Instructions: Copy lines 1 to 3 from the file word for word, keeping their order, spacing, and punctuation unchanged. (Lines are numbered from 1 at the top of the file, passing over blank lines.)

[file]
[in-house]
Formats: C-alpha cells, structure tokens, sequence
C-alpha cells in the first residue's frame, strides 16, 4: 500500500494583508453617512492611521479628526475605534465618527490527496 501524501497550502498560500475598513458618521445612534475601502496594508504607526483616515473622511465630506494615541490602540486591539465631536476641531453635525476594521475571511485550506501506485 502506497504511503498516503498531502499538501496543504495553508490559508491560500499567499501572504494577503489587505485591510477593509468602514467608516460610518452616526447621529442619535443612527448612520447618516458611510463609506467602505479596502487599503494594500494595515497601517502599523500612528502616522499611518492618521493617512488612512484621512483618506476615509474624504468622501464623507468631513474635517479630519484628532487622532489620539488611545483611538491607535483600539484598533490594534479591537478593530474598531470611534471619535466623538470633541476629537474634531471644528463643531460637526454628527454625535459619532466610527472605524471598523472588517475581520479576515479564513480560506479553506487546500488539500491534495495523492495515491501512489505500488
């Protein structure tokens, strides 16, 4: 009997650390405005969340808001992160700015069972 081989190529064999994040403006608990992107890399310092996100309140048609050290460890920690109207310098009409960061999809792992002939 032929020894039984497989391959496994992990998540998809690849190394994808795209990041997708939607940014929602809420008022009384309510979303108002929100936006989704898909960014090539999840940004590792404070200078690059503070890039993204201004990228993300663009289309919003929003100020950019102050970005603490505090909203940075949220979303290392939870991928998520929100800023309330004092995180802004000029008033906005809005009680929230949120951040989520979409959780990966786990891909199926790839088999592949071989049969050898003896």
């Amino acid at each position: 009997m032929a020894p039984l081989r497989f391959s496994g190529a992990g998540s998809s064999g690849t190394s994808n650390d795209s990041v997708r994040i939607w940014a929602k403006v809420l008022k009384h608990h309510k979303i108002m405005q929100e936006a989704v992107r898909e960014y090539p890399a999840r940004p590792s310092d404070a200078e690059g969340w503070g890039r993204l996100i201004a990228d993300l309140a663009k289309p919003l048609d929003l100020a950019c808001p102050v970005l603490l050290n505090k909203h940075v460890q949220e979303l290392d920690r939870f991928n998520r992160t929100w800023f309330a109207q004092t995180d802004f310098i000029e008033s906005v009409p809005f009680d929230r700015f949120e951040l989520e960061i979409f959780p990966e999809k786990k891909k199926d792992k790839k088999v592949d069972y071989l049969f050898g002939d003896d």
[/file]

[in-house]
Formats: C-alpha cells, structure tokens, sequence
C-alpha cells in the first residue's frame, strides 16, 4: 500500500494583508453617512492611521479628526475605534465618527490527496 501524501497550502498560500475598513458618521445612534475601502496594508504607526483616515473622511465630506494615541490602540486591539465631536476641531453635525476594521475571511485550506501506485 502506497504511503498516503498531502499538501496543504495553508490559508491560500499567499501572504494577503489587505485591510477593509468602514467608516460610518452616526447621529442619535443612527448612520447618516458611510463609506467602505479596502487599503494594500494595515497601517502599523500612528502616522499611518492618521493617512488612512484621512483618506476615509474624504468622501464623507468631513474635517479630519484628532487622532489620539488611545483611538491607535483600539484598533490594534479591537478593530474598531470611534471619535466623538470633541476629537474634531471644528463643531460637526454628527454625535459619532466610527472605524471598523472588517475581520479576515479564513480560506479553506487546500488539500491534495495523492495515491501512489505500488